Monthly Archives: May 2010

Brilliant Blackpool: A British Classic

Last August I visited Blackpool for the first time. It was a fantastic day. On a ‘TwiTrip’ for the Guardian – an unplanned journey fuelled solely by live tips from Twitter – I was guided through the town, from penny games on the pier to The Big One.

But there are two things that I will never forget. The first took place in a transvestite cabaret club, where the people of Twitter had suggested I finish my day. As a Michael Jackson medley reached its climax on the stage I walked in on my own, plodded sheepishly to the bar, and ordered a drink. A group of fourtysomething women on an office night out were ordering at the same time. They insisted on paying for my beer, and decided that they were going to look after me while I was in there. I’m sure this kind of thing happens all the time in Blackpool, but as a hardened Londoner, I was rather moved. Classic British hospitality.

The second was the ballroom in the Tower complex (pictured above). I could hear the Wurlitzer organ playing a waltz before I got there. Inside, the dance floor was full of pensioners twirling each other around the room. The expertise was something to behold. And the feeling that these couples had been doing this for decades, in there, with each other – was wonderful. Above them, the hand-painted murals on the ceiling, the elaborate cornicing and the sculpted balconies completed the picture. This was romance as it used to be. Another British classic.

And this weekend, Blackpool experienced something very romantic indeed. Their football team, who four years ago were in the third tier of the English league and attracting an average attendance of just over 4,000, were promoted to the Premier League. In a play-off match against Cardiff, inspired by their lovably excitable manager Ian Holloway, they twice came from behind to win 3-2 and collect a bounty estimated at around £90m. The flood of football fans into the town next year could simultaneously generate just as much. And they’re in for a treat. Bravo Blackpool.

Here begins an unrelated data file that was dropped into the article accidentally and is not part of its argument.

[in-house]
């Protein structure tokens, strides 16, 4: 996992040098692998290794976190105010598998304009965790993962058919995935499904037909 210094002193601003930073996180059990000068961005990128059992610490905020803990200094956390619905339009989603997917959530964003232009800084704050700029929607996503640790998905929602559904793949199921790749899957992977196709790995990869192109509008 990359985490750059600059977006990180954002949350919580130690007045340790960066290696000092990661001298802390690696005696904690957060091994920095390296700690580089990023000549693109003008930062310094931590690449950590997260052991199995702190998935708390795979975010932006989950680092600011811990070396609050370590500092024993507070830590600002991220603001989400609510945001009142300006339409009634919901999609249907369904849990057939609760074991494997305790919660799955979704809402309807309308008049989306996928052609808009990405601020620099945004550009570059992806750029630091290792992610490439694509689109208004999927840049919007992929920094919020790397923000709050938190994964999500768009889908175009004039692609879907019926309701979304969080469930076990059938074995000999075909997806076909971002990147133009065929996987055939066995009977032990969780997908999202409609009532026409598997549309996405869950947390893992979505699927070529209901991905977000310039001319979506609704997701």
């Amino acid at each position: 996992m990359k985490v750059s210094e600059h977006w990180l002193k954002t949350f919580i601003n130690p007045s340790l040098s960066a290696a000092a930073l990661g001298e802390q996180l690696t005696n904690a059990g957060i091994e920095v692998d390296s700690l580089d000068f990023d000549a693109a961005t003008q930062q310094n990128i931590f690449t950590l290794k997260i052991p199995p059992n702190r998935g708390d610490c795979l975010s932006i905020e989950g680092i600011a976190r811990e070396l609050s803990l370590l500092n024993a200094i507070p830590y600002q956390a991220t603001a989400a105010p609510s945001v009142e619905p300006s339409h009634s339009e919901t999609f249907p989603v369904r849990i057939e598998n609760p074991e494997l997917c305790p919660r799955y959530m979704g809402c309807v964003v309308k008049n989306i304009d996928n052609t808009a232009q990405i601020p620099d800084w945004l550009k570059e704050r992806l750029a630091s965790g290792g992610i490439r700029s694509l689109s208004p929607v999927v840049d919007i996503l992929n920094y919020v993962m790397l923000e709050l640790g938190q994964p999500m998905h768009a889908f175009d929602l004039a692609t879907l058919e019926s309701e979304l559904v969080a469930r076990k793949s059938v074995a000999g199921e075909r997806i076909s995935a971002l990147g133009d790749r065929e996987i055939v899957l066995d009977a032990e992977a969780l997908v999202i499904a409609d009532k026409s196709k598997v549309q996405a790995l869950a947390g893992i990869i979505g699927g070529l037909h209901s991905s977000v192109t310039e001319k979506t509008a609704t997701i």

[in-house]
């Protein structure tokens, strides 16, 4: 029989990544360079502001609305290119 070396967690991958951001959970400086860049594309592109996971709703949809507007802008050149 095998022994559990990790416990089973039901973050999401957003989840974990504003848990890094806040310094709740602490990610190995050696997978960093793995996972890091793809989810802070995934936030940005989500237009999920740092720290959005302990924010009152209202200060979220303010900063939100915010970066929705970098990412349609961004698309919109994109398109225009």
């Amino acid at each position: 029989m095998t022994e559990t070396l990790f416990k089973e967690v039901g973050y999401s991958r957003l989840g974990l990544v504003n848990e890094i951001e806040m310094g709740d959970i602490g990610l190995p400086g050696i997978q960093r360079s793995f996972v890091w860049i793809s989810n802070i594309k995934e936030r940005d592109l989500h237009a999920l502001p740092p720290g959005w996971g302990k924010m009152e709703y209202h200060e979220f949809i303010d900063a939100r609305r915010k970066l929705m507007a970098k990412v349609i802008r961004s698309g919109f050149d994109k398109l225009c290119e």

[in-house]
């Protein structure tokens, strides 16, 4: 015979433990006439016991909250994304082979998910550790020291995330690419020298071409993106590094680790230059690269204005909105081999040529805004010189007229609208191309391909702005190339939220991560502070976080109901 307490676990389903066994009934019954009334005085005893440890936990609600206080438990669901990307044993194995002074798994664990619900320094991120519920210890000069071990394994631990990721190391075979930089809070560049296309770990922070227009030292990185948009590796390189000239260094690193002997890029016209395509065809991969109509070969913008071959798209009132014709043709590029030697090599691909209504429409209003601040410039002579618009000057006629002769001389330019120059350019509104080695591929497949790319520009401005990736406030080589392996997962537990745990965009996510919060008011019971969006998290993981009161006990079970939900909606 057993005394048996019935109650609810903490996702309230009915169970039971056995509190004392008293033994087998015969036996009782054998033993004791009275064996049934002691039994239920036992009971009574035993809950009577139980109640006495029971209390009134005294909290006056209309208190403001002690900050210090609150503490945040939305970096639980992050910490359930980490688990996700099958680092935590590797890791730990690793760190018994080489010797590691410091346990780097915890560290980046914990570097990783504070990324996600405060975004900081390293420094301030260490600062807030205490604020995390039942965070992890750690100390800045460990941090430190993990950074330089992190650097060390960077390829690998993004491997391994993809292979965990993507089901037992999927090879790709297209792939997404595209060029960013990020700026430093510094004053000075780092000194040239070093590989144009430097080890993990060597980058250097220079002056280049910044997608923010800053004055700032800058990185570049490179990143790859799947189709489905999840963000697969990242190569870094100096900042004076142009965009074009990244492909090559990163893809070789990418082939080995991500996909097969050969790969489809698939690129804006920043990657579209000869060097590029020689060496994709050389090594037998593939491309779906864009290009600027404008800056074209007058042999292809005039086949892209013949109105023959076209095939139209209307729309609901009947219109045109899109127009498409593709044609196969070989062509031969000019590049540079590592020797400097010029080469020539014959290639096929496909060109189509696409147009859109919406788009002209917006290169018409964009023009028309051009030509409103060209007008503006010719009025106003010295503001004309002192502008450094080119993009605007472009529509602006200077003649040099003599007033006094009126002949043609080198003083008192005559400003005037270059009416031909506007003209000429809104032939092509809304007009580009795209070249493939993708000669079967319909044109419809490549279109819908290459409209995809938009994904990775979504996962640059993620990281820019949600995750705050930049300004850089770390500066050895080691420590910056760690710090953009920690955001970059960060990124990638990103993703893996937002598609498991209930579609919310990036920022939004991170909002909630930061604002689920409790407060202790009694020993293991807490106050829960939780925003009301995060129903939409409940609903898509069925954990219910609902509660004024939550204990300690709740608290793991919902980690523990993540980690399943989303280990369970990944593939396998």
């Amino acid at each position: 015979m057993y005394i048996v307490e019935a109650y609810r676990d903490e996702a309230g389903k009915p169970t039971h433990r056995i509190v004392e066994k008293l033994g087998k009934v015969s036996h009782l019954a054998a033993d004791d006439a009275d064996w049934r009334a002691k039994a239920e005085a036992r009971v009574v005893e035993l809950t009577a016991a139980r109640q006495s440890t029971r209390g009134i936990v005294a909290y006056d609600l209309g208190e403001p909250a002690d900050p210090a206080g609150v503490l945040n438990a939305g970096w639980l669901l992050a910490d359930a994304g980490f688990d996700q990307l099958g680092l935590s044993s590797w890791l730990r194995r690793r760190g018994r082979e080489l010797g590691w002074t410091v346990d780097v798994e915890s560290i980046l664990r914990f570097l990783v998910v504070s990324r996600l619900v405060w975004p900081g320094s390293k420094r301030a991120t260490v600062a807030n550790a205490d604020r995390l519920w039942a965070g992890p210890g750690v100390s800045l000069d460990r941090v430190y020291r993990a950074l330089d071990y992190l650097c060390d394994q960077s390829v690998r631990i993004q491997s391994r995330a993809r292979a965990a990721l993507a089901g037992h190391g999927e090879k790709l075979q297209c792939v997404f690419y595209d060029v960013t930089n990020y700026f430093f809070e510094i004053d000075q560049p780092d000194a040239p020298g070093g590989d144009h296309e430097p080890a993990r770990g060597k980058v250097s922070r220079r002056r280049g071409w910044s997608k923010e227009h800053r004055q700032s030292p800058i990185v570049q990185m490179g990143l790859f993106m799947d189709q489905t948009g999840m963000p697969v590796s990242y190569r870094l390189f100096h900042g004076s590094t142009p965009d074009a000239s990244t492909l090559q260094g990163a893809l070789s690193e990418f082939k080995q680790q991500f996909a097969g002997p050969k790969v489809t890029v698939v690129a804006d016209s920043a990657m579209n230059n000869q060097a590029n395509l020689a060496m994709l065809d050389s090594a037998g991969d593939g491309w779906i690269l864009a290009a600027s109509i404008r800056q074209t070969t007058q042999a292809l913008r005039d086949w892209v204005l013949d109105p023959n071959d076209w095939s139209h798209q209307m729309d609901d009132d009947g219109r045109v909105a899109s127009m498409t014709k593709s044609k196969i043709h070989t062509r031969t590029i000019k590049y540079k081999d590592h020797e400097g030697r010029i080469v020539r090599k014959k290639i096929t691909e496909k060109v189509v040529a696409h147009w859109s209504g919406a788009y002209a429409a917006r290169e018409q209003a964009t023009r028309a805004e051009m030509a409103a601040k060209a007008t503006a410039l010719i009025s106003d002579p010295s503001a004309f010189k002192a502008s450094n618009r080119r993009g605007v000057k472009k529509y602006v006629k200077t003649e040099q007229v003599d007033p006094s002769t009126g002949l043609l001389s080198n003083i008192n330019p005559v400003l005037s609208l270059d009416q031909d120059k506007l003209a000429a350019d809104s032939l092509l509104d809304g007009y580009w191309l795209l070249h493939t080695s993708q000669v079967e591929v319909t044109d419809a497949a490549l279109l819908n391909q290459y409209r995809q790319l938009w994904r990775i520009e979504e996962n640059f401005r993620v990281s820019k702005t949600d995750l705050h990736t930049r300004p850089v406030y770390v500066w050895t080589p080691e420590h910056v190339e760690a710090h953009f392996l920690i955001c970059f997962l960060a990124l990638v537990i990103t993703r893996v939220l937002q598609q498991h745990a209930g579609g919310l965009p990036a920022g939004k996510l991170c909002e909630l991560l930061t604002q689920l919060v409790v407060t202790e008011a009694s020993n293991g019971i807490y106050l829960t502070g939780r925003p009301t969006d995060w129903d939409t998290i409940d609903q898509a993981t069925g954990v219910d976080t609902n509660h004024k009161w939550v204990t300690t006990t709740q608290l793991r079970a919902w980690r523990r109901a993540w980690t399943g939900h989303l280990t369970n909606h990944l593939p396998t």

Morocco on my mobile: Scenes

Some more images from my recent trip to Morocco, taken on my phone. See yesterday’s shop images here.

The leather tanneries of Fez.

Marrakech medina

Storm water in Fez

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Morocco on my mobile: Shops

Some images from my recent trip to Morocco, taken on my phone. Yup, that phone. Increasingly I’m finding that when I go away, a phone is all I need for writing, researching, taking photographs, recording audio, and even rough video. More to follow tomorrow.

A roadside butchers on the way from Fez to Chefchaouen.

A record store owner in Fez.

Powdered wool dye in the Marrakesh medina.

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The semantic web

As close as I’ve come to understanding it. And as close to philosophy as the internet gets. Props to Kate Ray for making it.

Vodpod videos no longer available.

Nick Clegg’s travels

A few years ago, a couple of months after he was made leader of the Liberal Democrats, I went to Westminster and interviewed Nick Clegg about his travels for the Guardian. I had the idea after reading a bit about Clegg’s very international background: he’s the son of an Indonesian-born Dutch mother and a half-Russian father, he has roadtripped America with the Theroux brothers, lived in Helsinki, Austria, New York, and Hungary, and has spent 10 years in Brussels as an MEP.  He also speaks five languages and has a Spanish wife.

Having scoured through my computer, I managed to find the original audio, in which he talks about time spent in the Netherlands (02:22), his wife’s home town in Castilla-Leon (04:38), road-tripping through America with the Theroux brothers (08:08), Budapest (10:22), Brussels (10:59), the Alps (15:29), the UK (17:07), and the environmental issues associated with travel (20:45). *The sound improves after a few minutes*

Listening back, I wish I’d asked more, but as I mention at the beginning of the interview, at the time I was looking for nuggets of information about where he would recommend visiting – for a travel piece, not politics. Hey ho. He was a nice guy. Definitely a politician, but a nice guy. And he seemed to be a genuine travel enthusiast; noting, at the end of the interview, that “travel genuinely expands the mind”.

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